Using Logic Models for Program Planning in K20 Education

Using Logic Models for Program Planning in K20 Education

Carol Adamec Brown (East Carolina University, USA)
Copyright: © 2013 |Pages: 18
DOI: 10.4018/978-1-4666-4249-2.ch025
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A well-designed logic model shows inter-connections within components of outreach programs, community projects, grant proposals, and even the design of a graduate internship. The logic model is a systematic display of inputs, outputs, outcomes, and impact on a community. One may define community as any group of people with a common vision, purpose, or problem. Relationships among people are the focal point for a community and the logic model can be used as a tool for fostering open communication within the community. The logic model is typically one of three approaches in design: 1) theoretical, 2) outcomes-based, or 3) activities approach. Use of a logic model ensures accountability for stakeholders, a tool for generating a common vision, and a method for reporting far-reaching impact as a result of activities identified for the model.
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There is ample evidence in the research literature to recommend use of logic models for educational, community health, and quality of life projects. Most projects require investment from diverse groups of stakeholders. Settings can be complex and goals multifaceted. Trends reported in the literature suggest there is much value in use of logic models to ensure goals are achieved and programs are sustained. Lane and Martin (2005) reported use of the logic model as a systematic and visual way to understand relationships among resources and activities for a women’s public health program. Women in an underserved rural region were not receiving cancer screenings at the level needed for the size of the community. Program planners applied the use of a logic model template to develop a strong infrastructure in an effort to build a more sustainable program. Outcomes from the program included strategies to increase awareness, increased opportunities for screening, data collection, and methods for disseminating knowledge.

Logic models are also used in academic settings. Brown (2012) used logic models in the design of instructional technology internships. Graduate students in the program used logic templates and systematic planning to envision best practice experiences, make decisions for appropriate activities, and recommend valid measures for evaluating outcomes. Students moved from a somewhat disorganized method for writing proposals to a more strategic process that resulted in productive, theory-based internship experiences.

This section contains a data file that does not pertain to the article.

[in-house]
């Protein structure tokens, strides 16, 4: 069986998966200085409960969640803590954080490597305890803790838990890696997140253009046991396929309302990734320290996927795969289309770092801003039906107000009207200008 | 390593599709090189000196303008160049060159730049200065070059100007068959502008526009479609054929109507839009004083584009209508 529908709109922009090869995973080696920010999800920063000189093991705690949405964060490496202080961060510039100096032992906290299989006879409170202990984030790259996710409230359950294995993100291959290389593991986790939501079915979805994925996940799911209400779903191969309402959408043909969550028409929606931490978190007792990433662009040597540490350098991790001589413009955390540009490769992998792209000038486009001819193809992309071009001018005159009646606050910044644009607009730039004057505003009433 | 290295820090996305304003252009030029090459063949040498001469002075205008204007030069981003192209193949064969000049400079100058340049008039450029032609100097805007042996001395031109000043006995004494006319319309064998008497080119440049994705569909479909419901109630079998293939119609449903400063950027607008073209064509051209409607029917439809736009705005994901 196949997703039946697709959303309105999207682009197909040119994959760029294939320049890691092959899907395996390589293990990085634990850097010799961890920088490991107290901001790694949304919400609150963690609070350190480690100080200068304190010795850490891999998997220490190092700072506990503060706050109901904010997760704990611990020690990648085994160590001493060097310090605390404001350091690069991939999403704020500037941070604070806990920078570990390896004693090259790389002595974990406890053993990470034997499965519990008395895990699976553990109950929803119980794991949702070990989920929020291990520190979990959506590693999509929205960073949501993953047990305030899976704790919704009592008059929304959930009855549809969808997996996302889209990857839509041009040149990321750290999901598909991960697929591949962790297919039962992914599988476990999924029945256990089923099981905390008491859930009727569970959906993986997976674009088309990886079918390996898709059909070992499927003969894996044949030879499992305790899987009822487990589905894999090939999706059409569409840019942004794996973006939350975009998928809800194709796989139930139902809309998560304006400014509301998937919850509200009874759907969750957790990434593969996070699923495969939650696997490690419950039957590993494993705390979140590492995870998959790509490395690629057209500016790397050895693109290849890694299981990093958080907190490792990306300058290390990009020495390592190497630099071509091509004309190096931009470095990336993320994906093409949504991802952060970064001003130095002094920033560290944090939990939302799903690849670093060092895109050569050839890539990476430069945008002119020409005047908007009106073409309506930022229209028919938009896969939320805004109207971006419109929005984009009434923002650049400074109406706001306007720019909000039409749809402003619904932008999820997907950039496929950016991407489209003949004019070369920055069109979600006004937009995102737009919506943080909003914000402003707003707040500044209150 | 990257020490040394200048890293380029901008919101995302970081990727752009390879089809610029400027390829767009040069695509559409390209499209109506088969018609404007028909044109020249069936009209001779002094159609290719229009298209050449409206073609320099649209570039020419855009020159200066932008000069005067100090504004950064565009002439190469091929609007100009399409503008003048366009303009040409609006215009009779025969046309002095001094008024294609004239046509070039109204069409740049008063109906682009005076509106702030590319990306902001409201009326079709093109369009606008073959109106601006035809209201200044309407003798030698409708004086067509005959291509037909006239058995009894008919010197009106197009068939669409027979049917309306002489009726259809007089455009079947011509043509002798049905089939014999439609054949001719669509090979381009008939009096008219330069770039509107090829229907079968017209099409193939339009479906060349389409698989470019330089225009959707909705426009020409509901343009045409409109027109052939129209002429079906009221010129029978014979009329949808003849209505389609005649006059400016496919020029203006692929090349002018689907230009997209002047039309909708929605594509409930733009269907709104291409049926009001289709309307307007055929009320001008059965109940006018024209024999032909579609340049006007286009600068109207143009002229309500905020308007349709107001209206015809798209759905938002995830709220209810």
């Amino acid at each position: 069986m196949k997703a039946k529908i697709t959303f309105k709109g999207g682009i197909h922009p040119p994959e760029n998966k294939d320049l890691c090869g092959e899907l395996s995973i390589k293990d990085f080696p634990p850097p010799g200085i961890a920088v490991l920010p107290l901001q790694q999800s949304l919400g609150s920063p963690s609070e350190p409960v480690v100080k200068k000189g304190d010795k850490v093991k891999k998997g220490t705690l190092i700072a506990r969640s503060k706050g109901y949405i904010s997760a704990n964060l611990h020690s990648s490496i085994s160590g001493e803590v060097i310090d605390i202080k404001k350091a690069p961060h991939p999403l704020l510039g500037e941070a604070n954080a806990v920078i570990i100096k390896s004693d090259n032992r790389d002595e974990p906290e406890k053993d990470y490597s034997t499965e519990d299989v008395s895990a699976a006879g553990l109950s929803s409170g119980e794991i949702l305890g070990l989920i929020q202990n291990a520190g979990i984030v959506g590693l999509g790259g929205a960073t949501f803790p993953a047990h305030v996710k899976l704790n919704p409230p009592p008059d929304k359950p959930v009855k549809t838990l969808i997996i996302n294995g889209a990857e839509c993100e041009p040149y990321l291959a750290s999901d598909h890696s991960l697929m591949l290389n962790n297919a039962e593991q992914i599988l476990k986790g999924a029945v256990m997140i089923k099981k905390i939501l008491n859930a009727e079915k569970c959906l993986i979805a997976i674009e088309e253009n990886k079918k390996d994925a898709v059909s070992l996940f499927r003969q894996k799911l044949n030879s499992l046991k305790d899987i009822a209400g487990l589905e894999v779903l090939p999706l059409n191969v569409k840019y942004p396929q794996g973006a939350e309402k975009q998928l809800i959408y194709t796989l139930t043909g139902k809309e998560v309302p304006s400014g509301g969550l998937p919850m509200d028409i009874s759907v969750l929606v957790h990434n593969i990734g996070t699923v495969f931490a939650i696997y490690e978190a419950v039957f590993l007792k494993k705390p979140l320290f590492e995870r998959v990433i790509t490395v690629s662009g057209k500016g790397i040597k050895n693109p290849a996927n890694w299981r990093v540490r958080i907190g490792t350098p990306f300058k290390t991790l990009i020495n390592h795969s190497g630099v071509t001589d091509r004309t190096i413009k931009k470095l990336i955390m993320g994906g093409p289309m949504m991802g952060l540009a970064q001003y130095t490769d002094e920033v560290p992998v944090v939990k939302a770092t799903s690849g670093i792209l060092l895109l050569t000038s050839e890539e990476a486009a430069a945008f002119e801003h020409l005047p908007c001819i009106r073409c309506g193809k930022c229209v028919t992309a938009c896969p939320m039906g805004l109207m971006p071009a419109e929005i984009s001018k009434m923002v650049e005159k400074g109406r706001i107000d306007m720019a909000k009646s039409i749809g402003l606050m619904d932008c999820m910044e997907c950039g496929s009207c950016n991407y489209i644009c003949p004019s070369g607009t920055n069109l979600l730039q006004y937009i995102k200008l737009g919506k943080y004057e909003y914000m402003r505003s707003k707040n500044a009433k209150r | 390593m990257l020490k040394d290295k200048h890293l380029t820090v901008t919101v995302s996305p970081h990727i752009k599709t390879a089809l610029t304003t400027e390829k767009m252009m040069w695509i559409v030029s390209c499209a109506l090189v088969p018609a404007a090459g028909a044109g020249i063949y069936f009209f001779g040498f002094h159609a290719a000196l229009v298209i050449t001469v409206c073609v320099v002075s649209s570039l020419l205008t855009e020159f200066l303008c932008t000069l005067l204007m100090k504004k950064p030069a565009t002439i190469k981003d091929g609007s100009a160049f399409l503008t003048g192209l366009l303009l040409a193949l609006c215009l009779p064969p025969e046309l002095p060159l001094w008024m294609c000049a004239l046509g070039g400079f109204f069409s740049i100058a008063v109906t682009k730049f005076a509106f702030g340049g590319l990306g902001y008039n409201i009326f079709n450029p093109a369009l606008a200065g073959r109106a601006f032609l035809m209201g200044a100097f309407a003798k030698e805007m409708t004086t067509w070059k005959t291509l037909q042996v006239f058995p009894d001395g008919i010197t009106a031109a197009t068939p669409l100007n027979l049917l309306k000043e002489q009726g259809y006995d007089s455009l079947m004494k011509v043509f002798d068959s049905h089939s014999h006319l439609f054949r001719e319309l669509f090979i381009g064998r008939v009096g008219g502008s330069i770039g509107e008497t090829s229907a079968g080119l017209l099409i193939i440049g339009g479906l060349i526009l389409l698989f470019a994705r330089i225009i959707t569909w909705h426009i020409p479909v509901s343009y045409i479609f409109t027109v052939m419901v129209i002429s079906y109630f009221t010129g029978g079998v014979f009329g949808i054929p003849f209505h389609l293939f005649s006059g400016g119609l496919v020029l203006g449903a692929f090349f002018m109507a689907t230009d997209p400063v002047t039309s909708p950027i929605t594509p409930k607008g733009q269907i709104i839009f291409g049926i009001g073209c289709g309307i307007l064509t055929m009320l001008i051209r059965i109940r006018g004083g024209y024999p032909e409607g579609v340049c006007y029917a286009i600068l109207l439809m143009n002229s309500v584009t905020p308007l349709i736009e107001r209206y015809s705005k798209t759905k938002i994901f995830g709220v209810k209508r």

Cobigo, Morin, and Mercier (2012) designed a logic model to evaluate a medium-term residency service for teens and adults who have both intellectual and behavioral disorders. Serving populations with Intellectual and Developmental Disorders (IDD) is multifaceted and complex. Corbigo and her colleagues recognized the importance of evaluating all contributing factors associated with intervention. The use of the logic model approach seemed to provide the accountability template needed to evaluate the treatment program. Both process and physical setting were examined to determine ways to help IDD clients move to a less restrictive environment while also improving quality of job satisfaction for the staff working at the facility. The literature reports use of logic models in a variety of settings with most being in community programs for health and human services, however in one unique project a logic model was used to promote positive youth development. Wells and Arthur-Banning (2008) used logic models with parks and recreation staff to maximize aspects for positive youth development. The model included a strong theoretical base with stakeholders valuing extensive reading and discussion of theory to practice activities. The relationship between goals and objectives, alignment with appropriate activities, and ways to measure outcomes resulted can lead to successful outcomes. A good starting place for use of a logic model begins with understanding the basic elements and variations of design.

Key Terms in this Chapter

STEM: A K20 initiative to bring awareness in the disciplines for science, technology, engineering, and mathematics in education. The curriculum for STEM schools is focused on these content areas and includes methods for inquiry based learning.

Logic Model: A concept map used to show relationships across inputs, outputs, outcomes, and impact on society. The logic model is used as a communication tool for stakeholders and as a method for tracking progress throughout a project.

Stakeholders: Individuals who have varying levels of commitment to a project or program for a given community or setting. Stakeholders should hold a common vision and purpose.

Technology Facilitator/Coordinator: Master-level teachers in K12 school settings who serve as instructional designers, teacher-leaders, staff development coordinators, and technical engineers. In North Carolina, the position requires public school licensure.

Impact: Change in attitudes, actions, or ideas as a result of activities and use of resources. Impact is measured locally or can extend to national and international scale.

Common Core State Standards: A standard curriculum for K12 schools being implemented as part of standards-based reform across all states in the U.S. A states initiative with writers and evaluators representing most state departments of education.

Outcomes: Identified results from the completed activities implemented throughout a project or program.

Concept Map: A graphical depiction of relationships ideas, principals, and activities leading to one major theme.

Outputs: Deliverables coming from a planned project or program. These are usually measured quantitatively.

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